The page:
"Being an offensive player during my career, I just enjoy watching him play. I mean, c'mon, if you're a fan of the game how could you not enjoy watching Johnny Gaudreau play? There's only a select few guys who can go down 1-on-1 on a defenceman and make him look stupid.
"He's one of them."
From his home in Cape Cod, Mullen - like Gaudreau, a Boston College star alum - also fancies Johnny Hockey's chances.
"He's all over the TV, so you can't help but follow him," laughs Mullen. "Every night you turn it on there seems to be a Johnny Gaudreau highlight package on.
"I remember my season pretty clearly. I never had another one like it. My only season with 50 goals and 100 points.
"Those are the marks everyone wants to reach and not a lot of guys have done it lately. The guys that do are really good players. It's fun to see more and more getting close, anyway.
"(Gaudreau)'s been a very consistent player throughout his career so far and he's only getting better right now. He loves the game - you can tell. He smiles all the time. And enjoying yourself is such a big part of everything.
"There's no reason he shouldn't hit it."
Arguably the most luminous turn among the six Calgary 100-point men would be MacInnis' astonishing 103-points of '90-91, becoming one of only five defencemen - the others, BTW, named Orr, Coffey, Leech and Potvin - to ever hit the century.
"The pace that he's on, the way that line and the team are playing, you would certainly believe he's going to reach that milestone," reckons the Flames' greatest-ever D-man, now VP of Hockey Ops for the St. Louis Blues.
"They're having a tremendous season. The line has lots of chemistry, has become one of the top lines in the league. You check the summaries and he's always got a couple of points.
"So it certainly looks like he'll get it done."
For Loob, now in charge of pro European scouting for the Flames, '87-88 proved to be a benchmark. Still the only Swede to score 50 goals, he tacked on 56 assists that year.
"Johnny's awareness on the ice is what stands out for me," says the '89 Cup winner. "He's a step, or two, ahead of the other players. That gives you a little more time, allows you create. And he's starting to realize he has a great shot.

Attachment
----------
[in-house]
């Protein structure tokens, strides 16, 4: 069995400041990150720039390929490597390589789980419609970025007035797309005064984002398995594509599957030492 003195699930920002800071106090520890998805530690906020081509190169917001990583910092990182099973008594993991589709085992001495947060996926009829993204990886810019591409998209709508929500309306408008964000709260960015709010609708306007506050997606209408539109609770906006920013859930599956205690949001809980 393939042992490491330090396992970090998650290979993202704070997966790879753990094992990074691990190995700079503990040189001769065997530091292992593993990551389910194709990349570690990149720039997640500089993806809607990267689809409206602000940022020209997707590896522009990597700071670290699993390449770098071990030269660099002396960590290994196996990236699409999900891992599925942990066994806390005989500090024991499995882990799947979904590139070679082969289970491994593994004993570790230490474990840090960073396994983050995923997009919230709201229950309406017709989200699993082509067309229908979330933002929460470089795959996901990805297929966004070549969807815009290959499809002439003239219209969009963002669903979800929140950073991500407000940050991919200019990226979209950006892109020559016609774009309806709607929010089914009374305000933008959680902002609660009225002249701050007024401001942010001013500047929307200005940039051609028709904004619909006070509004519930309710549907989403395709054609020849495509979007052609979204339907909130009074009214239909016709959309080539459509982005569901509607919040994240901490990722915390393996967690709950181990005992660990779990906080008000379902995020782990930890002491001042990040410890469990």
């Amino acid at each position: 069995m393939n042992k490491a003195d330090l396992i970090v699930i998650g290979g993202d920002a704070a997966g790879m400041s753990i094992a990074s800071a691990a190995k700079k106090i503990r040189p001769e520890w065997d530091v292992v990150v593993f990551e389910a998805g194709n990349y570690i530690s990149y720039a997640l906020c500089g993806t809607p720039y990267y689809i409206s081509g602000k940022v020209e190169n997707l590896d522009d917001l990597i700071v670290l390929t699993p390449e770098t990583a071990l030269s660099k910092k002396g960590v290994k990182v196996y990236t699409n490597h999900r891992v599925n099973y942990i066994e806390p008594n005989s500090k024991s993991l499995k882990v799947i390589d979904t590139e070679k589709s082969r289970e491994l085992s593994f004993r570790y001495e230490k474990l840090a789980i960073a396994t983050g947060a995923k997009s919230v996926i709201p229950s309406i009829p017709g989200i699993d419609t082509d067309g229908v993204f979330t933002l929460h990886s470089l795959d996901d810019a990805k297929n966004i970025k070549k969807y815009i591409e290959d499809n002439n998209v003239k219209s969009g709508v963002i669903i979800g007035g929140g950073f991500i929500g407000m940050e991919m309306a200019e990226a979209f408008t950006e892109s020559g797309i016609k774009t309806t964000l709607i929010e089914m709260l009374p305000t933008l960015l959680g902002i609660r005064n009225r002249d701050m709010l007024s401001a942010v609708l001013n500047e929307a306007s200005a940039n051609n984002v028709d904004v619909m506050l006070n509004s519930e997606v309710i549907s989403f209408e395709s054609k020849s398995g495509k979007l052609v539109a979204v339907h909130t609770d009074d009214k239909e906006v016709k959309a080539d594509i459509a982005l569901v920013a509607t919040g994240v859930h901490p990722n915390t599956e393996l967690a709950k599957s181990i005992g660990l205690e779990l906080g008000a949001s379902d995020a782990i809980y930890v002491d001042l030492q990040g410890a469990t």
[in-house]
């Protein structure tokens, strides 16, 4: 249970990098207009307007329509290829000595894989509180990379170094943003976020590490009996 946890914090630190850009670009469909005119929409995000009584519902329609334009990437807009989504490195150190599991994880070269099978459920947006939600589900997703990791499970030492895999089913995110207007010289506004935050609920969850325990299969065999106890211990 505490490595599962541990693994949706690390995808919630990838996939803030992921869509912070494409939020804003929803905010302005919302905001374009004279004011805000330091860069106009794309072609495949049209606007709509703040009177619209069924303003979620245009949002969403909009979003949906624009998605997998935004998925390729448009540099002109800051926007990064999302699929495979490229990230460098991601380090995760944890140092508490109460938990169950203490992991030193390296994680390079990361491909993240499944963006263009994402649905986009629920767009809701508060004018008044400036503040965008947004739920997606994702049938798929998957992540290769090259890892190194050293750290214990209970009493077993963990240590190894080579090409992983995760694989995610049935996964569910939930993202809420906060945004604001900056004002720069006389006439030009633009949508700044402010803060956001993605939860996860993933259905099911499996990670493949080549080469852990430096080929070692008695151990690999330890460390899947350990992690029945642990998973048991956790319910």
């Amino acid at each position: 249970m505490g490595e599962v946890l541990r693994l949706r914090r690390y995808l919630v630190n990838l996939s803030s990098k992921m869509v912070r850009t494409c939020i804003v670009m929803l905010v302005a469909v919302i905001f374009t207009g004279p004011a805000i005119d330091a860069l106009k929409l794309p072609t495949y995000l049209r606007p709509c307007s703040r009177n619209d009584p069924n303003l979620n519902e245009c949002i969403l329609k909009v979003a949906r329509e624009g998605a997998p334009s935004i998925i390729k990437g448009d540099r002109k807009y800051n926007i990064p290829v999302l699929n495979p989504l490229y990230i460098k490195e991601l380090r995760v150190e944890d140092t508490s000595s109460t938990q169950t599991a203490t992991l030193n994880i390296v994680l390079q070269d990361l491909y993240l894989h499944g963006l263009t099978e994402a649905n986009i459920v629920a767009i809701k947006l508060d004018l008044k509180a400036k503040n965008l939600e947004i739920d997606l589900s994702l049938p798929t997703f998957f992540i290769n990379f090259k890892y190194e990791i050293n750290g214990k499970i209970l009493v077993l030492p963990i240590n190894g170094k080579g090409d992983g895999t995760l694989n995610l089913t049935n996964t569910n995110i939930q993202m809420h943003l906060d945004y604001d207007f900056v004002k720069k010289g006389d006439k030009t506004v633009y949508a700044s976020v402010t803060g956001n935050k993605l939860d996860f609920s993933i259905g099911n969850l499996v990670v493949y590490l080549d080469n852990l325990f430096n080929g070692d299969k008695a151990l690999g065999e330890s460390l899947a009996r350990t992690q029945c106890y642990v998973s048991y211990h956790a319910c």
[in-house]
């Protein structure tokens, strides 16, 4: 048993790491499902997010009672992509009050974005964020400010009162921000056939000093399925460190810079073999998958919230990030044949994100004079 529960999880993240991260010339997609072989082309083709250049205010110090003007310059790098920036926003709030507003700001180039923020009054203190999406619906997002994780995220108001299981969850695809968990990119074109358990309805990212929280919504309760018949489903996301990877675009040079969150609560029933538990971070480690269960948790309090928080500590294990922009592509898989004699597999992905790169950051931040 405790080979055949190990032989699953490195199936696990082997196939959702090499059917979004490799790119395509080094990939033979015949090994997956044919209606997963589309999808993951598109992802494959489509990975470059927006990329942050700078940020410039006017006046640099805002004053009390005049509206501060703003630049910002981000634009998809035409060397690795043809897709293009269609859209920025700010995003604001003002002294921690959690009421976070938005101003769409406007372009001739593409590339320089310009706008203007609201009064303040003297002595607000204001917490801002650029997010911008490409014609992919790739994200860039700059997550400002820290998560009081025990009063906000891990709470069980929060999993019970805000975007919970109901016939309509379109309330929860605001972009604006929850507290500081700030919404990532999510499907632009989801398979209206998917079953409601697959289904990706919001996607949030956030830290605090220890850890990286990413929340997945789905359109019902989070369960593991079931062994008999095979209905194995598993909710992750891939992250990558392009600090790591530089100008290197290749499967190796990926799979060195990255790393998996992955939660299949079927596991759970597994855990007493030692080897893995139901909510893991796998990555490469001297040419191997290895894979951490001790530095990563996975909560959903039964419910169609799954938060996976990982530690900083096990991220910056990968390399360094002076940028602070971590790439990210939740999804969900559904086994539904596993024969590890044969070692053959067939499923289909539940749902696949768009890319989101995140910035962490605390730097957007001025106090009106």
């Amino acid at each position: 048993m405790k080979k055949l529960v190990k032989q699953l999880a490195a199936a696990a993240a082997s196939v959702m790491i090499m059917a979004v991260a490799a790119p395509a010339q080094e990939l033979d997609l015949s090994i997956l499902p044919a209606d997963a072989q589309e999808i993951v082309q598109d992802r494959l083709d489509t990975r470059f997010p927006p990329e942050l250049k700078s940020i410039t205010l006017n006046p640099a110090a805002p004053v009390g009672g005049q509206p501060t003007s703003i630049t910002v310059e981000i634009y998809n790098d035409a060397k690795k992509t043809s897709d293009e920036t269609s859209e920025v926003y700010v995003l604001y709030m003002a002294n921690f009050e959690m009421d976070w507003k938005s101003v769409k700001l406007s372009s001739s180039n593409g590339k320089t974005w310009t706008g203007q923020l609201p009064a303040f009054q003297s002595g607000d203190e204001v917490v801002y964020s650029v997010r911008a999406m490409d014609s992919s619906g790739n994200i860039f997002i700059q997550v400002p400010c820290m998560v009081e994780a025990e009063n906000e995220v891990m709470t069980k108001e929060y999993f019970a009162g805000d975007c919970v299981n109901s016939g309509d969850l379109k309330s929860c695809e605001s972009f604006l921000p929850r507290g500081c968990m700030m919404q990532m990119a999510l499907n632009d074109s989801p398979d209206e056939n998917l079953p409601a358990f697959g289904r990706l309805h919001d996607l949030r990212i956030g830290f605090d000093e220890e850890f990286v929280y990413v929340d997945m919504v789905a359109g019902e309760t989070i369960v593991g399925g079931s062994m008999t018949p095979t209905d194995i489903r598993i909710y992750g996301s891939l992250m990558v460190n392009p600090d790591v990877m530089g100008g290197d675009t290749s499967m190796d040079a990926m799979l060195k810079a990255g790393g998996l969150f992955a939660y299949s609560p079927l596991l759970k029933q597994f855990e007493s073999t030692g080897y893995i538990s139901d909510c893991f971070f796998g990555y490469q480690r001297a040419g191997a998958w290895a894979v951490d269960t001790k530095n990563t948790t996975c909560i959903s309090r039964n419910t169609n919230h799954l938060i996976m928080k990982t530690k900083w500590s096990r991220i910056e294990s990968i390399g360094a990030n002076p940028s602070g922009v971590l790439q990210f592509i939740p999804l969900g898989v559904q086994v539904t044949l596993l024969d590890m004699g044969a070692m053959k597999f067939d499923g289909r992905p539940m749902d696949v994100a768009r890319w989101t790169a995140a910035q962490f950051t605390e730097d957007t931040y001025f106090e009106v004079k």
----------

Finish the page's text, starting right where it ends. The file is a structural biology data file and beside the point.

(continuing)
"Everything is just … there.
"It's almost a sixth sense.
"Playing with the right people he's getting better and better defensively, too. You don't see that too often with offensive players.
"His progress, his development, is unbelievable."
The addition of the two-way-trustworthy Elias Lindholm via trade from Carolina has been an undeniable catalyst in propelling the gold-dust twins, Gaudreau and Monahan, to even greater heights.
"I just look at myself,'' recalls Loob. "Same thing happened with me, Joey Nieuwendyk and Gary Roberts. When we were put together, perfect fit. When you have that kind of fit, it gives you a chance to do something almost every night you play.
"That's exactly what's happening with his line right now."
The length of time between franchise 100-point marksmen takes the last man to do it by surprise.
"It is a bit … astonishing," confesses Fleury. "We played in an era with clutching and grabbing, left-winger lock, all that crap. But, on the other hand, the goaltending is so much superior now to what it's ever been. Used to be, goalies would be in the bottom half of your team in terms of athleticism. Now, they're the best you've got.
"So in some ways it was harder back then, in some ways it's harder now.
"There's no reason he shouldn't be a 100-point guy. As long as you surround him with talent. One year I scored 50, I had the chance to play with (Doug) Gilmour. I got close to 100 on a good line with (Michael) Nylander and (German) Titov, who went right from driving a tank into the NHL.
"It's great to see what this team's doing now because it's a lot more fun to watch offence than five guys across the blueline and hoping you get a goal the last 30 seconds of a game.
"And he's a big part of that."
There remains a fair distance to travel before Apr. 6 and Game 82.
Nothing is certain, naturally, and, as Bullard noted, the slog only becomes tougher charging down the backstretch. But with 69 points in 47 starts, Gaudreau has given himself a solid shot at 100 and at least an outside fling at flirting with Nilsson's towering total.
Given his current PPG rate of 1.47 - a tall task to maintain to the finish - the wee wizard would net 120.
Coming on 39 years have elapsed since the Magic Man conjured up a 131-point masterwork for the ages. A for-so-long seemingly-unreachable total that its creator feels could, at long last, be in some degree of peril.
Whether this year, next year or the year after that.
"No, no," protests the old conjurer, asked if he'd be in the least peeved to relinquish such a prestigious, long-standing watershed. "Why would I? Records are made to be broken. It'd be good for hockey, good for Calgary and good for him.
"He's got all the skills, plays the right way, hard every night.
"Obviously a really, really good player."
Burnished by his own singular brand of magic.